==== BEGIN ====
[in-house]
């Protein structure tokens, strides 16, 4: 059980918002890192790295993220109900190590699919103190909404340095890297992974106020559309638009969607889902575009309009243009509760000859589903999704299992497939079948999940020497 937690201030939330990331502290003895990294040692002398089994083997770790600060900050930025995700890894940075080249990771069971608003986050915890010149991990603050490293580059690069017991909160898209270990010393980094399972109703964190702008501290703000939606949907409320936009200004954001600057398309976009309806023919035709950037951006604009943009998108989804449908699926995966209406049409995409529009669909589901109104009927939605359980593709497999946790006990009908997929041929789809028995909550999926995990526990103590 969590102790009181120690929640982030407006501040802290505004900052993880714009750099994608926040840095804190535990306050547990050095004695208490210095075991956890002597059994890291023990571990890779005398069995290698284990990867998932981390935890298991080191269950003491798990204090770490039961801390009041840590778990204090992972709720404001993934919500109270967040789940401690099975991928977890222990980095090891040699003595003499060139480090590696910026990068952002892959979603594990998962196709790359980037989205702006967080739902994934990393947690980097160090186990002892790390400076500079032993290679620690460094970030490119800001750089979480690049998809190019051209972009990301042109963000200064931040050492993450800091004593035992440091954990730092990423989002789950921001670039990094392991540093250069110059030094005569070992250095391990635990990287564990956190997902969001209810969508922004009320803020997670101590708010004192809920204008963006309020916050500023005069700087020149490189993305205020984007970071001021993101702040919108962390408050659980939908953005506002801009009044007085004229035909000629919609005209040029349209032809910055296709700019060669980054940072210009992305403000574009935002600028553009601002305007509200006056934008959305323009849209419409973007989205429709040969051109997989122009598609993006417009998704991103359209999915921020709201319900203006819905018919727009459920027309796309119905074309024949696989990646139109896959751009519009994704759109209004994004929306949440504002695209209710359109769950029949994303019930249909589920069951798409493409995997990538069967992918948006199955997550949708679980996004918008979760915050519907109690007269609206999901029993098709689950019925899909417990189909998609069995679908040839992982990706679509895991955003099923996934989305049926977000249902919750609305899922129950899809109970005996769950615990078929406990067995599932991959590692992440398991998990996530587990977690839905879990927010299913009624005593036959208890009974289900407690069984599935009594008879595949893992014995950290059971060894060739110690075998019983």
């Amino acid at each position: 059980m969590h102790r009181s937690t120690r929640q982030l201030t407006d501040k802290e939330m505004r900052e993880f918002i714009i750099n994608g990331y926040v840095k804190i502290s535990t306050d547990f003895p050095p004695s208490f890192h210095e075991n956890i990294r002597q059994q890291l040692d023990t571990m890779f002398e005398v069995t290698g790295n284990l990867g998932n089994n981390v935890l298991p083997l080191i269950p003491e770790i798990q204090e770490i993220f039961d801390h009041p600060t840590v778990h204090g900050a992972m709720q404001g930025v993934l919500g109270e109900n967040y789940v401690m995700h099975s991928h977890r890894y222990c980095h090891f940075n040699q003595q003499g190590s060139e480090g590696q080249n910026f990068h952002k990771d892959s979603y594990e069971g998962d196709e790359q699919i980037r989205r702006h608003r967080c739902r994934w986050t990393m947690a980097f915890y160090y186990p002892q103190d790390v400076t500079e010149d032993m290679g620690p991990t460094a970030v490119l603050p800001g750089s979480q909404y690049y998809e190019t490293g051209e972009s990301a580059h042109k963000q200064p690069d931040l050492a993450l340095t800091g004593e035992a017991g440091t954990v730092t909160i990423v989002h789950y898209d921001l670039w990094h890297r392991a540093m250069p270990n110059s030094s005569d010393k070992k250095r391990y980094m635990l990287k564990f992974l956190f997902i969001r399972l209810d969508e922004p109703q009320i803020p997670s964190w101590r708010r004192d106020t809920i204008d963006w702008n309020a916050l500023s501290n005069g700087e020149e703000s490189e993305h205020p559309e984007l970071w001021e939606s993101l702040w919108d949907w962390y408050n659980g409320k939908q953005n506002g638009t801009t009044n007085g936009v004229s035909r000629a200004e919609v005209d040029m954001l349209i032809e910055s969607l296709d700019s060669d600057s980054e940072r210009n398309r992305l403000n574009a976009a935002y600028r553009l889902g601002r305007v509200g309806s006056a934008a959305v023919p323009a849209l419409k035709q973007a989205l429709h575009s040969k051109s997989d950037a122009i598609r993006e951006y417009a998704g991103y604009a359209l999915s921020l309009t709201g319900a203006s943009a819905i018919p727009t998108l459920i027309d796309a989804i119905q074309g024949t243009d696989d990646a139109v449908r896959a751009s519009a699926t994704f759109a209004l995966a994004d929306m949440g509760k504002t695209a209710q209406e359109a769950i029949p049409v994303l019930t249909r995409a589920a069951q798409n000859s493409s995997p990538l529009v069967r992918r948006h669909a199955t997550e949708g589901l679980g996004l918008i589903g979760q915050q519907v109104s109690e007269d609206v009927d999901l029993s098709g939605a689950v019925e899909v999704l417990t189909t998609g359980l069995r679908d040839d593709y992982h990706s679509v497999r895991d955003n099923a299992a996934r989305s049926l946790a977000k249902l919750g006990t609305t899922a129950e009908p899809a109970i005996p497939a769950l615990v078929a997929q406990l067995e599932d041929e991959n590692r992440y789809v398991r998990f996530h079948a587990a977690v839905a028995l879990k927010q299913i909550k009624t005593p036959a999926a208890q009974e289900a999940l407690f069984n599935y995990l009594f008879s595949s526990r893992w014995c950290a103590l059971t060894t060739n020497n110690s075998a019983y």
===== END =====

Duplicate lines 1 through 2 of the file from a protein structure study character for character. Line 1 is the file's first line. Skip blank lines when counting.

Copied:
[in-house]
């Protein structure tokens, strides 16, 4: 059980918002890192790295993220109900190590699919103190909404340095890297992974106020559309638009969607889902575009309009243009509760000859589903999704299992497939079948999940020497 937690201030939330990331502290003895990294040692002398089994083997770790600060900050930025995700890894940075080249990771069971608003986050915890010149991990603050490293580059690069017991909160898209270990010393980094399972109703964190702008501290703000939606949907409320936009200004954001600057398309976009309806023919035709950037951006604009943009998108989804449908699926995966209406049409995409529009669909589901109104009927939605359980593709497999946790006990009908997929041929789809028995909550999926995990526990103590 969590102790009181120690929640982030407006501040802290505004900052993880714009750099994608926040840095804190535990306050547990050095004695208490210095075991956890002597059994890291023990571990890779005398069995290698284990990867998932981390935890298991080191269950003491798990204090770490039961801390009041840590778990204090992972709720404001993934919500109270967040789940401690099975991928977890222990980095090891040699003595003499060139480090590696910026990068952002892959979603594990998962196709790359980037989205702006967080739902994934990393947690980097160090186990002892790390400076500079032993290679620690460094970030490119800001750089979480690049998809190019051209972009990301042109963000200064931040050492993450800091004593035992440091954990730092990423989002789950921001670039990094392991540093250069110059030094005569070992250095391990635990990287564990956190997902969001209810969508922004009320803020997670101590708010004192809920204008963006309020916050500023005069700087020149490189993305205020984007970071001021993101702040919108962390408050659980939908953005506002801009009044007085004229035909000629919609005209040029349209032809910055296709700019060669980054940072210009992305403000574009935002600028553009601002305007509200006056934008959305323009849209419409973007989205429709040969051109997989122009598609993006417009998704991103359209999915921020709201319900203006819905018919727009459920027309796309119905074309024949696989990646139109896959751009519009994704759109209004994004929306949440504002695209209710359109769950029949994303019930249909589920069951798409493409995997990538069967992918948006199955997550949708679980996004918008979760915050519907109690007269609206999901029993098709689950019925899909417990189909998609069995679908040839992982990706679509895991955003099923996934989305049926977000249902919750609305899922129950899809109970005996769950615990078929406990067995599932991959590692992440398991998990996530587990977690839905879990927010299913009624005593036959208890009974289900407690069984599935009594008879595949893992014995950290059971060894060739110690075998019983």